GAINES TOWNSHIP, Mich. (WOOD) — The week before the opening of Pine Rest Christian Mental Health Services’ new Cypress Flex Unit for adolescents and young adults, donors and the mental health community got a sneak peek inside.
A ribbon-cutting ceremony and open house Tuesday marked the culmination of three years working to get state approval for 26 flex beds — which can be filled by children or adults — lining up funding and construction. The crowd clapped before they got to walk through the 27,000-square-foot expansion on Pine Rest’s Cutlerville campus.
The Cypress Flex Unit will serve teens and young adults between the ages of 14 and 26. Mental health facilities are seeing so many patients in that age group that they’re maxing out capacity. Kids can spend weeks in the emergency room waiting to get into an inpatient facility.
Dr. Vegas Coleman, one of the psychiatrists who will work in the new unit, says the growing number of mental health patients in the 14 to 26 age group have more family disruptions than was common 20 years ago.
“I think because of that, kids find a lot less stability and without stability, including a father and a mother, they don’t have the tools that they need to navigate life,” Coleman said.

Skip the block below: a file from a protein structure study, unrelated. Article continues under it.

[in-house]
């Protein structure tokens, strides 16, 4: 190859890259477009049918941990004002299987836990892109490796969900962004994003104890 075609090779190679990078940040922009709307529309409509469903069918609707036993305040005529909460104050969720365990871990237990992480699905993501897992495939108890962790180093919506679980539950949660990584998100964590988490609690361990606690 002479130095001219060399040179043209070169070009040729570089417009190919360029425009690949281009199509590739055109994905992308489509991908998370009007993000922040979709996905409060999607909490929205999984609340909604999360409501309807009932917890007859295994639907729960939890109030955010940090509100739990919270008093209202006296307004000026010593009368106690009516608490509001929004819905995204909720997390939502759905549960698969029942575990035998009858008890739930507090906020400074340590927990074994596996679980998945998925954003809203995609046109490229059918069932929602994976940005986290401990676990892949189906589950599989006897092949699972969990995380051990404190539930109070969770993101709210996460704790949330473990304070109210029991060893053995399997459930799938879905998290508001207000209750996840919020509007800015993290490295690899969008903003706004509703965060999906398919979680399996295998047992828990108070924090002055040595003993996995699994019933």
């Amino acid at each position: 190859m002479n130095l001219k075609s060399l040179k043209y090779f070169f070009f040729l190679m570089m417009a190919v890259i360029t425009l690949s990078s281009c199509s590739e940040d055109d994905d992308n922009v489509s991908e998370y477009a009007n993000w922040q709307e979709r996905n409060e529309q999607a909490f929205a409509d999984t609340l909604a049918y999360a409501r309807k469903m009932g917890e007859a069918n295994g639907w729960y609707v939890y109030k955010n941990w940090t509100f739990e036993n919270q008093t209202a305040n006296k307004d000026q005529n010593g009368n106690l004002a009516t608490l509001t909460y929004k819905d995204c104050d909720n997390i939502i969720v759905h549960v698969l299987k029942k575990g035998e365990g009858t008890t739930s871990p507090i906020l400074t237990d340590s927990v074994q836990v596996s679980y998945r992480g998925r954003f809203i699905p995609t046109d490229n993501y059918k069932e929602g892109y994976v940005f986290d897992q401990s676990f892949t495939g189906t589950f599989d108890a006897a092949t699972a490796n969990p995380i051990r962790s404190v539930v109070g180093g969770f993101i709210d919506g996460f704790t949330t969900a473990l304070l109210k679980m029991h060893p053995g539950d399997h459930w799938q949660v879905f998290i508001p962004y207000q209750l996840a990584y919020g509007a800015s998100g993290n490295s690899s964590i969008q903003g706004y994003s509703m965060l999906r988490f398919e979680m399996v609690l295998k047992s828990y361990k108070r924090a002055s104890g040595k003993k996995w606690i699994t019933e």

He’ll help patients with different mental health needs develop coping skills.
“The hope is that as we work with these patients here on the unit, we can give them the skills that they need so that they don’t have to come back,” he said.
The new unit was carefully designed to ensure the safety of patients. Heather Treib, Pine Rest’s director of operations for hospital-based services, showed 24 Hour News 8 some of the safety features, which include tamper-proof screws and doors that can only swing one way.
“The bed is completely sealed to the floor and attached to the wall, same thing with the nightstand, and that’s for safety purposes,” she pointed out.
In the bathroom, you’ll find rubber hooks.
“You can hang your towel on here or your clothes, but I can’t put any weight on this, so it’s ligature-resistant,” Treib explained.
Rooms also have a clock built into the wall and a choice of music or white noise for comfort. In a technology room, patients can work on modules and other creative activities, and also have some internet access to work on homework. A sensory room where patients can control the color of their surroundings to help them relax was put together by same company behind the adjustable lighting for the Blue Bridge in downtown Grand Rapids.
“We’re just one piece of the puzzle. We’re acute inpatient, so we’re really treating a very small period in that episode of care. So there’s needed outpatient resources, there’s needed support in the homes and there’s needed support in the schools,” Treib said.
The expansion came with a $12.4 million price tag, about half of which was covered by donations, including from the Van Andel and DeVos foundations.
The Cypress Flex Unit will open July 5.